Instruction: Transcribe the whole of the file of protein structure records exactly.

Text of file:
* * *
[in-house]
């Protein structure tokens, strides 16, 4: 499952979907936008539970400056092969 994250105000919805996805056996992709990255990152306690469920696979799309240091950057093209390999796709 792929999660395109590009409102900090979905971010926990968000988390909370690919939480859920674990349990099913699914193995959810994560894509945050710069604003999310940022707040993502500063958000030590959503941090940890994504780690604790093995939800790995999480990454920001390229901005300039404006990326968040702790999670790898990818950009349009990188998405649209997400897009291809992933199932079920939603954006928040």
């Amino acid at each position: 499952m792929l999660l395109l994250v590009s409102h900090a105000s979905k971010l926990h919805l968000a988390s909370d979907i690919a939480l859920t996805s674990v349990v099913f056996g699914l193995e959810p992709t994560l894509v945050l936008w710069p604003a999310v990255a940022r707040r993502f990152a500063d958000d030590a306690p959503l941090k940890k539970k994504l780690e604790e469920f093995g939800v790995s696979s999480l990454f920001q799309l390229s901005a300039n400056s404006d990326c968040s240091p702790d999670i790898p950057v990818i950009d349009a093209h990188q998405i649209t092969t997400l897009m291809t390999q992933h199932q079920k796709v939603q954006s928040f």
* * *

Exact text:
[in-house]
């Protein structure tokens, strides 16, 4: 499952979907936008539970400056092969 994250105000919805996805056996992709990255990152306690469920696979799309240091950057093209390999796709 792929999660395109590009409102900090979905971010926990968000988390909370690919939480859920674990349990099913699914193995959810994560894509945050710069604003999310940022707040993502500063958000030590959503941090940890994504780690604790093995939800790995999480990454920001390229901005300039404006990326968040702790999670790898990818950009349009990188998405649209997400897009291809992933199932079920939603954006928040």
């Amino acid at each position: 499952m792929l999660l395109l994250v590009s409102h900090a105000s979905k971010l926990h919805l968000a988390s909370d979907i690919a939480l859920t996805s674990v349990v099913f056996g699914l193995e959810p992709t994560l894509v945050l936008w710069p604003a999310v990255a940022r707040r993502f990152a500063d958000d030590a306690p959503l941090k940890k539970k994504l780690e604790e469920f093995g939800v790995s696979s999480l990454f920001q799309l390229s901005a300039n400056s404006d990326c968040s240091p702790d999670i790898p950057v990818i950009d349009a093209h990188q998405i649209t092969t997400l897009m291809t390999q992933h199932q079920k796709v939603q954006s928040f």